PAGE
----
Though the church is open to everyone, it is of particular comfort to Nigerians (about 60% of the congregation), who find an oasis of warmth in a city that can otherwise be cold to Nigerian newcomers.
“Finding this church transformed my life," says Williams Jide, the musical director of the church, who came to India from Nigeria only a year ago to work on Bollywood music videos. According to Jide, many members of the congregation initially had trouble mixing with locals. “Most Indians do not want to associate with blacks," he says. “When I walk down the street, people will make comments at me about the colour of my skin—derogatory comments. I ignore it. I don’t retaliate or answer, but I feel bad about it."
Idiong speaks with a politician’s tongue, dancing around the word “racism," while ensuring his meaning is clear. “There is a problem with getting apartments. Many landlords don’t want to take Nigerians even if they have a paper of verification from the embassy, which means that the Nigerian government knows they are here," says Idiong. “To get an apartment you need to get an Indian agent who knows the landlord very well."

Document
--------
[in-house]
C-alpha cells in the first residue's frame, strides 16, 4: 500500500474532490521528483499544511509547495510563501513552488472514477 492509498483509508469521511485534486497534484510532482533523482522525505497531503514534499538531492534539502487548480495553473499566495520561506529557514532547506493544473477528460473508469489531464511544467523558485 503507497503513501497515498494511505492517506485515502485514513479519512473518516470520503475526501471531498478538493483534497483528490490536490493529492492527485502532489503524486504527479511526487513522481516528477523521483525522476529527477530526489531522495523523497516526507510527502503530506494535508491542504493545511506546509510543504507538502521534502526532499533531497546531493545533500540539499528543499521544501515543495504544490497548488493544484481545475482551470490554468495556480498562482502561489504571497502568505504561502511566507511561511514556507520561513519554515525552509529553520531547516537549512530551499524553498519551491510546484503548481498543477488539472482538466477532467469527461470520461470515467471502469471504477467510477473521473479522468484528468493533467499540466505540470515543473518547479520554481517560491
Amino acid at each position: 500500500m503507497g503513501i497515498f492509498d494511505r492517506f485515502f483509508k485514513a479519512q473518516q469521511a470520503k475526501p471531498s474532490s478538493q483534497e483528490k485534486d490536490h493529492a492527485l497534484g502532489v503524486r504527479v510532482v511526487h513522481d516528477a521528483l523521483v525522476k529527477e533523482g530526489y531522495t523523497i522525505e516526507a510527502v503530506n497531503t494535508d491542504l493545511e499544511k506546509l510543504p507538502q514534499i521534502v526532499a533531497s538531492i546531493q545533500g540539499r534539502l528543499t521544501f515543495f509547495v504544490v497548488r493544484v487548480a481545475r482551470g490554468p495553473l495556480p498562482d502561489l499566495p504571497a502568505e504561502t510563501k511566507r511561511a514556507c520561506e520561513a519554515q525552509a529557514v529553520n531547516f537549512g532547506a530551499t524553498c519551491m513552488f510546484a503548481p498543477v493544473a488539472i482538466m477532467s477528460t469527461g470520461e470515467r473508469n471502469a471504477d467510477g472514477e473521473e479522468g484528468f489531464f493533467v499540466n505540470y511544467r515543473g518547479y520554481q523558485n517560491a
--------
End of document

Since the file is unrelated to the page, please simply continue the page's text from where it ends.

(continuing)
Idiong adds that AINSCA advises Nigerians to steer clear of certain areas with a reputation for racially targeted violence, generally in reaction to news highlighting criminal conduct by Nigerians. “There have been incidents of mob action in certain areas and we have advised Nigerians not to live there," Idiong says.
In an effort to improve the reputation of the community, AINSCA collaborates with the Indian police to turn in Nigerians who might be engaged in criminal activities, according to Idiong. “If we realize that a Nigerian is staying here without bringing good name to Nigeria, or is doing something that will strain our relation with India, we make sure that we get the person arrested ourselves," he says. “We take him to the police and say he has to go home. We have done it before, and we will continue to do it."
This is the sixth of a 10-part series that profiles foreign communities that are contributing to India’s cosmopolitan culture.
Next: South Korean immigrants learn to live with the cultural differences.
Also Read | The the previous stories in the series